marritd women who were desirous of j
getting rid of their husbands. The
courts in those days were little better 1
than .Judge Lynch's tribunals, so that 1
it is iiupesdlde to say whether the
judgments were well founded, but a
It ??l 11 j
and scores of others were whipped
through the streets. Ahout the same |
time there was a similar outbreak of
poisoning in France which was not
controlled until over one hundred prisoners,
chiellv women, had heen sent to
the stake or gallows. Early in the
eighteenth century a woman in Naples '
carried on a large trade in poisons, and
is supposed to have lieen concerned in .
bringing about the deaths of over six
hundred persons. Sler was tortured to
confession, and then strangled. In I
every instance of wholesale poisoning, i'
such as that reported from Hungary, P
there has been found some seller of
poisons responsible, alike for supplying
means and the suggestion of murder.
The poisons used were always slow
acting, frequently administered and so i
gradually undermined the health of t he j'
victims that their deaths excited no I
suspicion until the aggregate grew so
large as to cause investigation.?London
Lancet.
The Do Media's won fame not so
much bv their wealth as by their good
use of it. They were patrons of learning
in all its forms, of music, of sculpture,
of painting, and of all the arts
and sciences, so that Florence became
a monument to their wise use of their
wealth. They were Florence merchants
at the outset, and trade was the
> basis of their enormous wealth.
1
MILES OF WHEAT.
An linincnNo Knrm in Dnkota Which t'onipriMt-M
75,000 Acrc.s?Fnriiiin? on a Hi?
Scale?How tin; !HK) Kiii|)loyc.<t lire
l<ntlK('(l mill Fnl.
A correspondent of the Philadelphia
Times writes thus from Fargo,:l)akota:
"The land of the Dakotas" has
nothing more marvelous to show the
stranger than the great wheat farms
which thickly stud the Ked liiver val- j
Icy. The system upon which all these j
farms are conducted is much the same,
varying only in minordetails,sothatan
account of one will give a general idea
of them all. The most famous of
them all is the Dalrymple farm. It is,
perhaps the most perfect example in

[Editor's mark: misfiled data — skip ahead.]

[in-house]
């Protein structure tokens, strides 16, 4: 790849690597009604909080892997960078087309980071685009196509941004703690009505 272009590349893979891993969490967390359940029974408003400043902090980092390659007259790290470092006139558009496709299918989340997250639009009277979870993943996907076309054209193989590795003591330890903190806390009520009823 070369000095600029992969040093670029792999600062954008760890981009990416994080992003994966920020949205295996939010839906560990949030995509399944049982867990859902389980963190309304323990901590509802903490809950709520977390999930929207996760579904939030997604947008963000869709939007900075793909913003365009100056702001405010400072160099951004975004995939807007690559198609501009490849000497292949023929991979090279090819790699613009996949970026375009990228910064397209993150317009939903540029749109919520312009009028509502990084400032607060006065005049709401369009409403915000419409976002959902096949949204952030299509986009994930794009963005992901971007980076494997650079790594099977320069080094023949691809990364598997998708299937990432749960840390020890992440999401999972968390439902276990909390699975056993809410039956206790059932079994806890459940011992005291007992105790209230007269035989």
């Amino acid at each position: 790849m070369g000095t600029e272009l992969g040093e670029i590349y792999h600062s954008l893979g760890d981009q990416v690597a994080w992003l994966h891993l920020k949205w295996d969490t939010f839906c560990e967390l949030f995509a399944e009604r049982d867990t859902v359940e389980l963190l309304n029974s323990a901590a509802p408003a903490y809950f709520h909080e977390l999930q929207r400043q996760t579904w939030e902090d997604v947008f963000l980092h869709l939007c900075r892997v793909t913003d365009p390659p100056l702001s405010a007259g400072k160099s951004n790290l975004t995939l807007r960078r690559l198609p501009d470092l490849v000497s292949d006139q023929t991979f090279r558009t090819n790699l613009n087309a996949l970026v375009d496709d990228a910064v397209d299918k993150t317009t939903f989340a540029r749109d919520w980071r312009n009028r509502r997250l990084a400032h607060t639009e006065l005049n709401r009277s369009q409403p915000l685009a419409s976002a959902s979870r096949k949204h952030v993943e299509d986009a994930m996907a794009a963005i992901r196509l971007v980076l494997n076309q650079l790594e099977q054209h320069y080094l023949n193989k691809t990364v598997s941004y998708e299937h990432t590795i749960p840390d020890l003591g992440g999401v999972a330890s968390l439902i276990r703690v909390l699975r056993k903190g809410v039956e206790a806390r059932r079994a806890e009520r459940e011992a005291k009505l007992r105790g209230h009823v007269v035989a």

the Northwest of fanning reduced to
an exact science. This farm is situated
west of Fargo, in the heart of what
was formerly called the "Great
American Desert," since more favorably
known as the great Dakota
wheat belt. It extends along the
Northern I'acilic railroad for many
miles. The lands at lirst comprised in
it were purchased from the railroad
company at about forty cents an acre,
and the lirst purchases have been gradually|added
to, at prices ranging from :
that ligure up to live dollars per acre
until now there are more than 75,000 1
acres, or nearly 120 square miles, all 1
under one management. Mr. Dalrymple,
after whom the farm was named,
was a resident of Pennsylvania and
was supposed to be "deep in wheat"
there and in Minnesota before coining 1
here. lie was selected on account of
such experience by the then owners of
the farm to come out and make the experiment
in Dakota of raising wheat
nn n liirrrp sr-nlc. under an arrangement
with them that when the net profits of
the enterprise had reimbursed the cost
of the land and all moneys paid out in
its development he should become half
owner of this and their other large
farms, a result long since attained.
Ground was broken in 1874 and, against
many predictions of failure, the farm
was an assured success from the lirst
iind is growing more profitable each 1
year.
The reader, if he would understand
the wheat question hero, must discard 1
all previous notions of farming in the J
East, for not only the natural conditions,
such as soil, climate and the sea- 1
sons, but all the methods of cultivation ;
pursued, are radically different. The '
urea of cultivation, implements used
und the results obtained?everything :
which enters into the problem?are on !
:t scale so vast that no previous experi- '
ence will aid them in the least. The 1
sole result sought for is to produce a '
bushel of wheat at the lowest possible !
cost, and in doing this experience has \
shown that the amount of manual la- ^
Ijor must be reduced to the minimum, ;
ind therefore all the old-time methods '
[>f plowing, sowing, reaping and thresh- !
ing have been superseded by the intro- 1
luction in all those departments of the j
lillt'Sl in I [)i (i \ ruu'Ji in KiuuiMaviiig
machinery. Hearing these things in
mind, wheat-growing in Dakota is of
the simplest description.
The soil <m this l'arm is a rich black
muck, or loam, from three to six feet
leep, with a clay subsoil, containing
inexhaustible quantities of lime and
it her wheat nutritives. The surface
>f the ground is broad prairie, devoid
>1' stone and timber, and presenting
10 obstacles to the free use of machinery.
The first plowing of the raw
irairie, called "breaking," is done
ivith sulky plows during May and
Tune. This plow has a share about
"ourteen inches wide, and the depth of
:he furrow, usually three to four
nches, is regulated from his seat by
;he driver by means of a lever. An
iverage day's "breaking" is about
ightcen miles. Mr. Dalrymple has
lis working-force so arranged that he
ireaks up live thousand acres a year,
fly the lirst of July the first "breakng"
has become rotten, and the worknen
go back to it and go over the
ivhole live thousand acres again in ro:ation,
with a second plowing called
'backsetting." This ground then
ies fallow until the succeeding May,
. Iwin tlw. li'i/.L-cot fnrpiiuN sire lisir